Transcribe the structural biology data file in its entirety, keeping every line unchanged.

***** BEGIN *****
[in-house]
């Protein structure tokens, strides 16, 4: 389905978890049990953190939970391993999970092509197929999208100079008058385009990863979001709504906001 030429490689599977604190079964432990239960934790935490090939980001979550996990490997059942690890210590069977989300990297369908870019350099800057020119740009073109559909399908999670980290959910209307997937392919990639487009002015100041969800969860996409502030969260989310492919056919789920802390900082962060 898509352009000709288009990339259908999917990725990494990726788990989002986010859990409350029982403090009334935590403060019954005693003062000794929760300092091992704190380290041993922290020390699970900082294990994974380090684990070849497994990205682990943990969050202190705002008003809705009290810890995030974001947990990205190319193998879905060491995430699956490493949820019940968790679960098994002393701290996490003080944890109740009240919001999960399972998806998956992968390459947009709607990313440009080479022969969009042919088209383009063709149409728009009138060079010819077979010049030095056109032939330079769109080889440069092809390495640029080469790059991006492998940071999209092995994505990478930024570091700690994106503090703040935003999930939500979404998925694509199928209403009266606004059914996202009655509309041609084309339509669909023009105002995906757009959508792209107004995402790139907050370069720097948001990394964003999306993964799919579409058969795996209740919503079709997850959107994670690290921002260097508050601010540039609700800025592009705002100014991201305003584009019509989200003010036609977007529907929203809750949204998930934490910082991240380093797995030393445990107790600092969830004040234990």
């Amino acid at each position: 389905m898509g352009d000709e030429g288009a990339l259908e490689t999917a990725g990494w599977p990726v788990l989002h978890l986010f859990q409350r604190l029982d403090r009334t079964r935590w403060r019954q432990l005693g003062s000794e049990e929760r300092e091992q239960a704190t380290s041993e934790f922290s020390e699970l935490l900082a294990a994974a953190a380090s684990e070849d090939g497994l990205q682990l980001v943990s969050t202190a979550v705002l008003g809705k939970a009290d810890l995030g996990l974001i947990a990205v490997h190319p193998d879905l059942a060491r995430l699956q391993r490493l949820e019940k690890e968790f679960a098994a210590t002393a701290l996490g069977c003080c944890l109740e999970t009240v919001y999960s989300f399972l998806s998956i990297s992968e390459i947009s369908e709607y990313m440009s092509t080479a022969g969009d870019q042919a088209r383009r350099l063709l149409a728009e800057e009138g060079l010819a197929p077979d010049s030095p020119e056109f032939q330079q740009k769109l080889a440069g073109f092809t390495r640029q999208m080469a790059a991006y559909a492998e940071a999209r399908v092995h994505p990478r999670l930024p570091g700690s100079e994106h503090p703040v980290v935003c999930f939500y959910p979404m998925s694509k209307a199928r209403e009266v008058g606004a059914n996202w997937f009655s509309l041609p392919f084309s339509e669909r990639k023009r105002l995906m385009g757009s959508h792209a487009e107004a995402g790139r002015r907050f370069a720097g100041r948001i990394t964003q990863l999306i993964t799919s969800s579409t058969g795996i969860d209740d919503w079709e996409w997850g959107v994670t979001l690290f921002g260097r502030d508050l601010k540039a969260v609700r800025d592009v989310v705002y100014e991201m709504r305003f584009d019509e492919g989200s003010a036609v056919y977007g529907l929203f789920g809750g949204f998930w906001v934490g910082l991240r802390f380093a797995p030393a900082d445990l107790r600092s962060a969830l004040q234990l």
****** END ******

[in-house]
């Protein structure tokens, strides 16, 4: 389905978890049990953190939970391993999970092509197929999208100079008058385009990863979001709504906001 030429490689599977604190079964432990239960934790935490090939980001979550996990490997059942690890210590069977989300990297369908870019350099800057020119740009073109559909399908999670980290959910209307997937392919990639487009002015100041969800969860996409502030969260989310492919056919789920802390900082962060 898509352009000709288009990339259908999917990725990494990726788990989002986010859990409350029982403090009334935590403060019954005693003062000794929760300092091992704190380290041993922290020390699970900082294990994974380090684990070849497994990205682990943990969050202190705002008003809705009290810890995030974001947990990205190319193998879905060491995430699956490493949820019940968790679960098994002393701290996490003080944890109740009240919001999960399972998806998956992968390459947009709607990313440009080479022969969009042919088209383009063709149409728009009138060079010819077979010049030095056109032939330079769109080889440069092809390495640029080469790059991006492998940071999209092995994505990478930024570091700690994106503090703040935003999930939500979404998925694509199928209403009266606004059914996202009655509309041609084309339509669909023009105002995906757009959508792209107004995402790139907050370069720097948001990394964003999306993964799919579409058969795996209740919503079709997850959107994670690290921002260097508050601010540039609700800025592009705002100014991201305003584009019509989200003010036609977007529907929203809750949204998930934490910082991240380093797995030393445990107790600092969830004040234990």
């Amino acid at each position: 389905m898509g352009d000709e030429g288009a990339l259908e490689t999917a990725g990494w599977p990726v788990l989002h978890l986010f859990q409350r604190l029982d403090r009334t079964r935590w403060r019954q432990l005693g003062s000794e049990e929760r300092e091992q239960a704190t380290s041993e934790f922290s020390e699970l935490l900082a294990a994974a953190a380090s684990e070849d090939g497994l990205q682990l980001v943990s969050t202190a979550v705002l008003g809705k939970a009290d810890l995030g996990l974001i947990a990205v490997h190319p193998d879905l059942a060491r995430l699956q391993r490493l949820e019940k690890e968790f679960a098994a210590t002393a701290l996490g069977c003080c944890l109740e999970t009240v919001y999960s989300f399972l998806s998956i990297s992968e390459i947009s369908e709607y990313m440009s092509t080479a022969g969009d870019q042919a088209r383009r350099l063709l149409a728009e800057e009138g060079l010819a197929p077979d010049s030095p020119e056109f032939q330079q740009k769109l080889a440069g073109f092809t390495r640029q999208m080469a790059a991006y559909a492998e940071a999209r399908v092995h994505p990478r999670l930024p570091g700690s100079e994106h503090p703040v980290v935003c999930f939500y959910p979404m998925s694509k209307a199928r209403e009266v008058g606004a059914n996202w997937f009655s509309l041609p392919f084309s339509e669909r990639k023009r105002l995906m385009g757009s959508h792209a487009e107004a995402g790139r002015r907050f370069a720097g100041r948001i990394t964003q990863l999306i993964t799919s969800s579409t058969g795996i969860d209740d919503w079709e996409w997850g959107v994670t979001l690290f921002g260097r502030d508050l601010k540039a969260v609700r800025d592009v989310v705002y100014e991201m709504r305003f584009d019509e492919g989200s003010a036609v056919y977007g529907l929203f789920g809750g949204f998930w906001v934490g910082l991240r802390f380093a797995p030393a900082d445990l107790r600092s962060a969830l004040q234990l």